Blog Hero

When Is It Too Late to Treat Lazy Eye?

Book Now
A little boy wearing glasses and an eye patch occluder.

When Does It Become Too Late to Treat Lazy Eye?

Amblyopia or lazy eye is an eye disorder that usually occurs in childhood. It starts between 6 and 9 years of age and only affects one eye. 

25% of school-aged children have vision problems. A comprehensive children’s eye exam can diagnose lazy eyes early, and treatment can prevent lifelong visual impairment. 

While vision development continues until 12 years, and treatment is best before this time, there is hope for treating your lazy eye beyond these years. Let’s find out more about treating lazy eyes in older children. 

What Causes Lazy Eye

Lazy eye is not so much an eye problem but a neuro-developmental vision condition. The brain receives nerve signals from both the eyes to see, and when these nerve signals or pathways don’t function, it affects the development of one eye.

When one eye is weak, the brain ignores the signals coming from that eye and relies only on the stronger eye. The lack of connections between the eye and brain causes a lazy eye. Images from the weaker eye are out of focus, which leads to vision impairment and loss of depth perception. 

Other causes of lazy eye can include different vision problems, such as:

  • Refractive errors: One eye can be nearsighted, farsighted, or could have astigmatism.
  • Strabismus: One eye turns in, out, up, or down, and the brain ignores the images from the misaligned eye. 
  • Cataract: The clouding of the lens in one eye can affect vision in that eye. 
  • Family history of lazy eye
  • Trauma causing damage to one eye
  • Drooping of one eyelid

Signs & Symptoms of Lazy Eye

2–4% of children under the age of six have amblyopia. Most times, a child will not have any symptoms or lazy eye as the stronger eye compensates for all visual tasks. It’s also harder to detect unless the good eye is covered or until a child starts school and must learn to use both eyes together to see clearly. 

Some early signs that indicate children are struggling with their vision include:

  • Squinting or closing one eye
  • Head tilting
  • Can’t judge how close or far something is (depth perception)
  • Double vision
  • Both eyes don’t work together
Up close image of a woman's upper face, showing signs of lazy eye in adults.

Can You Treat Lazy Eyes Later in Life?

Lazy eye treatment was initially thought ineffective after the age limit of 9 or 10 years. Studies show that 53% of children aged 7 to 12 responded to treatment. Studies also show that 47% of children aged 13 to 17 not previously treated for lazy eye have the same outcomes as children aged 7 to 12. 

It’s best to treat lazy eyes as soon as possible. However, treatment for children and teenagers up to 17 can improve eyesight. They also found that the recurrence of lazy eyes is less common in older than younger children.

Treatment of Lazy Eye

As we’ve established, the best time to treat lazy eyes is when you first learn about the problem. Without treatment, vision loss will continue to occur over time.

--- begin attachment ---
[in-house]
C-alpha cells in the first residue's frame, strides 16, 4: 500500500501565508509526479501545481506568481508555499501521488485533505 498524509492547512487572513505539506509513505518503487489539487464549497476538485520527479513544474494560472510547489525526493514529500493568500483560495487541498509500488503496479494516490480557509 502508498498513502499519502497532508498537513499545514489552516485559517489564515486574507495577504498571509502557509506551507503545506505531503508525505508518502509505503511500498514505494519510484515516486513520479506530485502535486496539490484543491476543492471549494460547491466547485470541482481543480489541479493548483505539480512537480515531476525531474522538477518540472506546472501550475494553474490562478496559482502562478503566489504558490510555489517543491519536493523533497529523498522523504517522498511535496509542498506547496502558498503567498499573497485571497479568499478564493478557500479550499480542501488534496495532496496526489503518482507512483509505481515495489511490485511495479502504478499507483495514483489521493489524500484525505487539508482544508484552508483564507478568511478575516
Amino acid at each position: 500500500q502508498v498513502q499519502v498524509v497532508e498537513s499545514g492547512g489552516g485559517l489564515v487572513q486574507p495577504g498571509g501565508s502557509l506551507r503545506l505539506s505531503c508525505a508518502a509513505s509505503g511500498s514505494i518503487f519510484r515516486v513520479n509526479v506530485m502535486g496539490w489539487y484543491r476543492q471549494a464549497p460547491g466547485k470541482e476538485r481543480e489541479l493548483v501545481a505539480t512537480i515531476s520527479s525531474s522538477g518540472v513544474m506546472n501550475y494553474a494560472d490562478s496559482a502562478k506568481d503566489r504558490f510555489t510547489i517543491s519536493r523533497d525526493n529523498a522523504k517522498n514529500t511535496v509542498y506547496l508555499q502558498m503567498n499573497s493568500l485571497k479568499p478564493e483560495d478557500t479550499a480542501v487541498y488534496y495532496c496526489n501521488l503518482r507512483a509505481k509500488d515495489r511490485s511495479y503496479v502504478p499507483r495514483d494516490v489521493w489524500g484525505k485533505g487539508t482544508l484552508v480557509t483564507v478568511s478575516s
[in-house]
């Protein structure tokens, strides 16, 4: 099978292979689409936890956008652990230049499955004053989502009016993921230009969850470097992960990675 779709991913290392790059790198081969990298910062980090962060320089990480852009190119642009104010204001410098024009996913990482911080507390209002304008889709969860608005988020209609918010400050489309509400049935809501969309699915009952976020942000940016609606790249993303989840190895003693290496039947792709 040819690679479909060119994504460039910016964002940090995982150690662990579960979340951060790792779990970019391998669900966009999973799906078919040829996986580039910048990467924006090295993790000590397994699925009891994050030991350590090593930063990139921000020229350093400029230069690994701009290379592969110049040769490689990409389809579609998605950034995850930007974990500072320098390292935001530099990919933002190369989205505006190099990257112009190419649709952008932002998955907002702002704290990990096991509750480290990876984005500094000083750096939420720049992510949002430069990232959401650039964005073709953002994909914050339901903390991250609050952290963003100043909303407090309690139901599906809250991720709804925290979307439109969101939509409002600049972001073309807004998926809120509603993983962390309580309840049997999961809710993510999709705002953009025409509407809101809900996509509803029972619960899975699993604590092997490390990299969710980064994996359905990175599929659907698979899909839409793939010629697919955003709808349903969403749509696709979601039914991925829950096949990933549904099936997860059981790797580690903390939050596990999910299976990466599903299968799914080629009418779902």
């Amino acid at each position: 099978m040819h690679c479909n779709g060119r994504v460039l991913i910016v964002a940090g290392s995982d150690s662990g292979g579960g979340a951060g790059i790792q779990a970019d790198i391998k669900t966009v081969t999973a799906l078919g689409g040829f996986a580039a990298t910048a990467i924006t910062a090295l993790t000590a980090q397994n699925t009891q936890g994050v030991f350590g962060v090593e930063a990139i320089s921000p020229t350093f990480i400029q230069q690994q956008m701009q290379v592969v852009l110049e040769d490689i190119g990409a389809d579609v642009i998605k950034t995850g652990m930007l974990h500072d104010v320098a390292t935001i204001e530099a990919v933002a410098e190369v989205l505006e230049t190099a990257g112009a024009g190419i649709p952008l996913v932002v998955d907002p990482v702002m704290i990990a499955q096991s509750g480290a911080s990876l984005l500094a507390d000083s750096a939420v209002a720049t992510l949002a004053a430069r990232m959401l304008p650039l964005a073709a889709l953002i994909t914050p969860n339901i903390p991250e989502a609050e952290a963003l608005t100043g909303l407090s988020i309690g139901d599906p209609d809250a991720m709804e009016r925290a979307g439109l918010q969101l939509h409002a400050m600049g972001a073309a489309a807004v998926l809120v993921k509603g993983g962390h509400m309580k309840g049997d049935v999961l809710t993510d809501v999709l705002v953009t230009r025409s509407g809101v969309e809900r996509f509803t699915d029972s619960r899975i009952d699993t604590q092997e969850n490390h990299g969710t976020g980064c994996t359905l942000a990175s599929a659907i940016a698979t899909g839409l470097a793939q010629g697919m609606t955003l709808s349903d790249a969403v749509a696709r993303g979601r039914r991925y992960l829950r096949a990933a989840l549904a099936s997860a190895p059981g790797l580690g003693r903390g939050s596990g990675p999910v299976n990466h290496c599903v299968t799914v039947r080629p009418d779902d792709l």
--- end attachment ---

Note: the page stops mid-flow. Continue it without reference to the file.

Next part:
Treatment for lazy eye includes vision therapy to retrain the visual system and the brain to work together. Depending on the cause, treatment options include any of the following:

  • Improvements in focus with glasses or contact lenses may correct underlying conditions such as refractive errors. They can improve your ability to see close-up and faraway objects. 
  • Surgery for treating strabismus, so both eyes point in the same direction, and for cataracts if the condition blocks light from entering the eyes. 
  • Eye patches worn on the stronger eye allow the brain to use the weaker eye. It does take some adjustments and can take a few weeks or months for vision to improve. Depending on the severity of your lazy eye, your eye doctor will determine how many hours you need to wear the eye patch.
  • Eye drops are used in place of an eye patch in the healthy eye to cloud the vision and force the brain to use the weak eye. Some parents find this method easier for children compared to the patch. 

Vision Therapy for Lazy Eye

Early diagnosis of lazy eye is treatable to prevent vision problems later in life. While late diagnosis to establish brain-eye coordination may be slow, older children are responsive to treatment. 
If you are worried about your child’s vision, no matter their age, speak with your eye doctor and learn about the possibilities of treatment for lazy eyes. Avenue Optometry & Vision Therapy offers customized vision therapy programs. Call us today to schedule a thorough assessment with our North York optometrist.

Dr. Shaina Nensi, OD and owner of Avenue Optometry

Written by Dr. Shaina Nensi, OD, FCOVD

Dr. Shaina Nensi, owner of Avenue Optometry & Vision Therapy, received her Doctor of Optometry degree from the University of Waterloo. Dr. Nensi went on to complete a residency in Pediatrics and Vision Therapy where she received additional training in the areas of pediatrics, neuro-rehabilitation, vision therapy and eyecare for special-needs populations. Upon completion, she received The Canadian Association of Optometrist’s Award of Merit and the COVD Award for Excellence in Vision Therapy. Dr. Nensi is also a board-certified Fellow in developmental vision and vision therapy by the College of Optometrists in Vision Development (FCOVD).

More Articles By Dr. Shaina Nensi, OD, FCOVD
instagram facebook facebook2 pinterest twitter google-plus google linkedin2 yelp youtube phone location calendar share2 link star-full star star-half chevron-right chevron-left chevron-down chevron-up envelope fax